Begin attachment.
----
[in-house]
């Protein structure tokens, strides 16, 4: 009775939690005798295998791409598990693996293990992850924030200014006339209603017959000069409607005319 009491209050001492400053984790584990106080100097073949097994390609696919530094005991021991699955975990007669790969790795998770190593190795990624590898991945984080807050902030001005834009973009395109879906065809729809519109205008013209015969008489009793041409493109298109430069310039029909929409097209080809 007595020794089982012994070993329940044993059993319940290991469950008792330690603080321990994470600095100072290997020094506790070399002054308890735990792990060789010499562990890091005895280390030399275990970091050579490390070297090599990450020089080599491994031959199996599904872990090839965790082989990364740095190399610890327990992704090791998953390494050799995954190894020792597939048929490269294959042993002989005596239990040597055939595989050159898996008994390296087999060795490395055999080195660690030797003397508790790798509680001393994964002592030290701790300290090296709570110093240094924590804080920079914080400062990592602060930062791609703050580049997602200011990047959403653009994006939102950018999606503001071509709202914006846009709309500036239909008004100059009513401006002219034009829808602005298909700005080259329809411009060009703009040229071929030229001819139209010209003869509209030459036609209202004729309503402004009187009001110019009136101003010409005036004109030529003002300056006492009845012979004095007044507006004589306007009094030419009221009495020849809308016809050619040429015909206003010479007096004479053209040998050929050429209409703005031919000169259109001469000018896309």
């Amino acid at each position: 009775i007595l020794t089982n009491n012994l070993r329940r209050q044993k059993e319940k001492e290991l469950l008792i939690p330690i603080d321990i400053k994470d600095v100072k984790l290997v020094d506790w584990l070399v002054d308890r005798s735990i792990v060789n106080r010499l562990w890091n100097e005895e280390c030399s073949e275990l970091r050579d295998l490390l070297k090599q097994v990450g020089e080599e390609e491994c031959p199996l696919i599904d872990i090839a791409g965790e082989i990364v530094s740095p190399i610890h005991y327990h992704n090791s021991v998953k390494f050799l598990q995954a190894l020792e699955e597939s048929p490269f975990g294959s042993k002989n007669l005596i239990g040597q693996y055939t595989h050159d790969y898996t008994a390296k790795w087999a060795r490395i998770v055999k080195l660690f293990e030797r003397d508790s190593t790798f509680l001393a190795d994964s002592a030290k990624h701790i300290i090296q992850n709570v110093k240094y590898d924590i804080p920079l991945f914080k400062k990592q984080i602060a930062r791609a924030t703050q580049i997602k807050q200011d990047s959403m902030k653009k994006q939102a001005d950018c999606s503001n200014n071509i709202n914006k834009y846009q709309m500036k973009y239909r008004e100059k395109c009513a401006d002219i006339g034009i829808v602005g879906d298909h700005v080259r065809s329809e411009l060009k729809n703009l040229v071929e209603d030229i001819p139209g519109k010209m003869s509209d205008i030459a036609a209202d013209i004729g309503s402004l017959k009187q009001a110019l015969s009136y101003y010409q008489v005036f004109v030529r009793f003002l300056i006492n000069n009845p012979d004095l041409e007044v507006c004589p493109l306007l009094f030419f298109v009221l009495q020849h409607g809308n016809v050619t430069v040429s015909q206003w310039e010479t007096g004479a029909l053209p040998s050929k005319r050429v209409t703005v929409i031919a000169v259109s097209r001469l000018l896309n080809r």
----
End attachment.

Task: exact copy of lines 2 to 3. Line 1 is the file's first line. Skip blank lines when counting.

């Protein structure tokens, strides 16, 4: 009775939690005798295998791409598990693996293990992850924030200014006339209603017959000069409607005319 009491209050001492400053984790584990106080100097073949097994390609696919530094005991021991699955975990007669790969790795998770190593190795990624590898991945984080807050902030001005834009973009395109879906065809729809519109205008013209015969008489009793041409493109298109430069310039029909929409097209080809 007595020794089982012994070993329940044993059993319940290991469950008792330690603080321990994470600095100072290997020094506790070399002054308890735990792990060789010499562990890091005895280390030399275990970091050579490390070297090599990450020089080599491994031959199996599904872990090839965790082989990364740095190399610890327990992704090791998953390494050799995954190894020792597939048929490269294959042993002989005596239990040597055939595989050159898996008994390296087999060795490395055999080195660690030797003397508790790798509680001393994964002592030290701790300290090296709570110093240094924590804080920079914080400062990592602060930062791609703050580049997602200011990047959403653009994006939102950018999606503001071509709202914006846009709309500036239909008004100059009513401006002219034009829808602005298909700005080259329809411009060009703009040229071929030229001819139209010209003869509209030459036609209202004729309503402004009187009001110019009136101003010409005036004109030529003002300056006492009845012979004095007044507006004589306007009094030419009221009495020849809308016809050619040429015909206003010479007096004479053209040998050929050429209409703005031919000169259109001469000018896309």
């Amino acid at each position: 009775i007595l020794t089982n009491n012994l070993r329940r209050q044993k059993e319940k001492e290991l469950l008792i939690p330690i603080d321990i400053k994470d600095v100072k984790l290997v020094d506790w584990l070399v002054d308890r005798s735990i792990v060789n106080r010499l562990w890091n100097e005895e280390c030399s073949e275990l970091r050579d295998l490390l070297k090599q097994v990450g020089e080599e390609e491994c031959p199996l696919i599904d872990i090839a791409g965790e082989i990364v530094s740095p190399i610890h005991y327990h992704n090791s021991v998953k390494f050799l598990q995954a190894l020792e699955e597939s048929p490269f975990g294959s042993k002989n007669l005596i239990g040597q693996y055939t595989h050159d790969y898996t008994a390296k790795w087999a060795r490395i998770v055999k080195l660690f293990e030797r003397d508790s190593t790798f509680l001393a190795d994964s002592a030290k990624h701790i300290i090296q992850n709570v110093k240094y590898d924590i804080p920079l991945f914080k400062k990592q984080i602060a930062r791609a924030t703050q580049i997602k807050q200011d990047s959403m902030k653009k994006q939102a001005d950018c999606s503001n200014n071509i709202n914006k834009y846009q709309m500036k973009y239909r008004e100059k395109c009513a401006d002219i006339g034009i829808v602005g879906d298909h700005v080259r065809s329809e411009l060009k729809n703009l040229v071929e209603d030229i001819p139209g519109k010209m003869s509209d205008i030459a036609a209202d013209i004729g309503s402004l017959k009187q009001a110019l015969s009136y101003y010409q008489v005036f004109v030529r009793f003002l300056i006492n000069n009845p012979d004095l041409e007044v507006c004589p493109l306007l009094f030419f298109v009221l009495q020849h409607g809308n016809v050619t430069v040429s015909q206003w310039e010479t007096g004479a029909l053209p040998s050929k005319r050429v209409t703005v929409i031919a000169v259109s097209r001469l000018l896309n080809r």